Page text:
Bailey RichardsStaff Reporter
July 31, 2012
HAZARD — Roughly 34 percent of all waste in the U.S. was recycled in 2010, according to the Environmental Protection Agency, which leaves a lot of room for improvement. Here in Hazard and Perry County there are several ways to dispose of garbage, from curbside pickup of trash to electronics recycling to a complete recycling center that will take plastic, paper and cardboard.
The recycling center in Hazard is open to anyone who has items that they wish to recycle, though at present the center is being underutilized or used incorrectly, said City Manager Carlos Combs.
There are actually several benefits to recycling. According to the Energy Information Administration, for instance, producing one ton of paper from recycled materials can save up to 17 trees and reduce water usage by 50 percent when compared to making paper from virgin pulp.
Though the recycling center is part of Hazard city maintenance, it is open to anyone. There is no charge and items that are dropped off are sorted and recycled. However, officials have noticed a problem of people bringing items that cannot be recycled to the center.
Along with bringing the wrong kinds of items, not as many people use the free service as city officials would like. However, due to the current economy, Combs said they do not have the ability to promote the recycling center.
The center can accept paper and cardboard, but cannot take books or phone books. These items can still be dropped off at the construction or bulk waste area, but they cannot be recycled and would have to be sorted out by the recycling center staff.
Combs said that they can accept all kinds of cardboard, including coated cardboard like cereal boxes.
“We accept about everything except that (books), especially cardboard because we bail our own cardboard,” said Combs.
This cardboard is then taken to be processed, and the city receives payment for the recycled cardboard which helps cover the costs of running the center.
“Once we get an amount, then we take it to the recycling and we make a few dollars, not much, but we make some,” said Combs. “That helps us to make a little money and it keeps it out of the landfill.”
Along with paper and cardboard, the center also accepts plastic and aluminum. For all items being taken to the recycling center, they need to be clean and free of the food or drinks that may have been stored in them. This is especially true of plastics and aluminum.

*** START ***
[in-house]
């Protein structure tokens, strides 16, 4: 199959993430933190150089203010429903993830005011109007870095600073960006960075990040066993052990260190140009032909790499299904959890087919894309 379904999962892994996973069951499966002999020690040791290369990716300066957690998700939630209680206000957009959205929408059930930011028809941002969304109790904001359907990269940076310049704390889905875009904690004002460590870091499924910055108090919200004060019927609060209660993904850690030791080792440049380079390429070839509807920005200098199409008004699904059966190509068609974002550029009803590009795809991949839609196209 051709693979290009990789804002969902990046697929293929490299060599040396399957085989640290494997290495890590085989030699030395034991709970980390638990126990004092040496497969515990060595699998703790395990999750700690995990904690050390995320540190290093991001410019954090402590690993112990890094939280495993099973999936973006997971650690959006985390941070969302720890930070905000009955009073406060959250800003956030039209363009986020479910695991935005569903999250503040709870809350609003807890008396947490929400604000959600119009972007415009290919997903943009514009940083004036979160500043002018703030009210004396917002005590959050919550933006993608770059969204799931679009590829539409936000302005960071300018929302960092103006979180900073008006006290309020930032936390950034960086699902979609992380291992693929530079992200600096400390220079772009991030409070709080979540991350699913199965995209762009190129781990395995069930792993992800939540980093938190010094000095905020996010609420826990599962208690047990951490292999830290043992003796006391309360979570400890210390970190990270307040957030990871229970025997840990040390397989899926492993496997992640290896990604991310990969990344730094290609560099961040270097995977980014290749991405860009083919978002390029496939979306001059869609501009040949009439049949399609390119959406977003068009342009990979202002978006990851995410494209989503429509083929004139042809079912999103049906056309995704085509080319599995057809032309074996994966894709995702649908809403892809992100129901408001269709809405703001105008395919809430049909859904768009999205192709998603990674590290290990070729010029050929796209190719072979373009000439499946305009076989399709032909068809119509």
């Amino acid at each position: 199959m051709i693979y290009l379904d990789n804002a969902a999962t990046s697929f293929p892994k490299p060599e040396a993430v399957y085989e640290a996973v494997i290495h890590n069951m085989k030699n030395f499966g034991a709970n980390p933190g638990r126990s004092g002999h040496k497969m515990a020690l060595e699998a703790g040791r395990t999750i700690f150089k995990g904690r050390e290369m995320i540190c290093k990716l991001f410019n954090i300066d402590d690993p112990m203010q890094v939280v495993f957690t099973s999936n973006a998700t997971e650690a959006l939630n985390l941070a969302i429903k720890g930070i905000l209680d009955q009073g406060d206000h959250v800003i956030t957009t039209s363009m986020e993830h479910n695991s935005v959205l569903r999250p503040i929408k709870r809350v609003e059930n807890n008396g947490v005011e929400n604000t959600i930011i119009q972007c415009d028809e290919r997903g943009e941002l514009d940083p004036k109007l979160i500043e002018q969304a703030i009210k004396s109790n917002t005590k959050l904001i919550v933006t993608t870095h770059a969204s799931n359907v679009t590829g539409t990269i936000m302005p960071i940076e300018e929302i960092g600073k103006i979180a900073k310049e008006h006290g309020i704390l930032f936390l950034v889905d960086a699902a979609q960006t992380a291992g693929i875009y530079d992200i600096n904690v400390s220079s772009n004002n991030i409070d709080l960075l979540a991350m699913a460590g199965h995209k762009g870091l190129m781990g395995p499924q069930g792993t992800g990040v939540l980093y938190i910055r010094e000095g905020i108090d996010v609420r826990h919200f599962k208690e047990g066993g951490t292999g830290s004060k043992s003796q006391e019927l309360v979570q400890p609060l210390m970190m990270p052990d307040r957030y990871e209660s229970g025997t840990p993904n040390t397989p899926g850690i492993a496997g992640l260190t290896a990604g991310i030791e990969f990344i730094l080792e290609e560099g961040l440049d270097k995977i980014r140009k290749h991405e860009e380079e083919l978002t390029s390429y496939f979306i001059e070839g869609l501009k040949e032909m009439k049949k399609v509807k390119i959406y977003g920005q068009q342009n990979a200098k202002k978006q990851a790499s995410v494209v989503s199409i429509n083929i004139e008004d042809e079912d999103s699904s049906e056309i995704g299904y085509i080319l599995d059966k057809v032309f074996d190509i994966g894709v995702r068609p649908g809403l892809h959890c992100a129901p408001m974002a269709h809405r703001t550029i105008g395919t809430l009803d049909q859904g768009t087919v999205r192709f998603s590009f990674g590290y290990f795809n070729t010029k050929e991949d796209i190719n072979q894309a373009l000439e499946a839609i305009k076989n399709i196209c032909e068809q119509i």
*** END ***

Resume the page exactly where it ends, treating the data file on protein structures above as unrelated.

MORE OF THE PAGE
The center only takes number one and two plastics. On most plastic items there is a triangle with a number in it, and this indicates the kind of plastic and the way it can be recycled. Number one and two plastics are the most common food container types and include milk jugs, soda bottles, butter tubs and peanut butter jars.
By recycling, the city can make money by taking items to the processing center in Richmond and help reduce the costs spent on landfill fees. Unfortunately, in many areas not enough people take advantage of recycling centers and they are starting to close across the state.
“I have talked to other cities and other cities have folded theirs up,” said Combs. “They started out making money and they ended closing.”
Combs said that while the Hazard recycling center is not at risk of closing, it could definitely be used more.
“I think more people should take advantage of this,” he said.
City maintenance man Billy Vanover said that they take loads of recycling about once every two to three weeks. That is how long it takes to fill the trailer that they use to make the delivery.
The various recycling cans are left out 24 hours a day so that people can bring items at their leisure. The recycling center has at this time stopped accepting glass of any kind.
The Hazard Recycling Center is located in Gorman Hollow at the city maintenance garage.
An additional option for Perry County residents is the new electronics recycling center at the county maintenance garage in Christopher. That center accepts nearly every kind of electronics items each weekday. There are also several private recycling centers in the county that can accept several types of metals.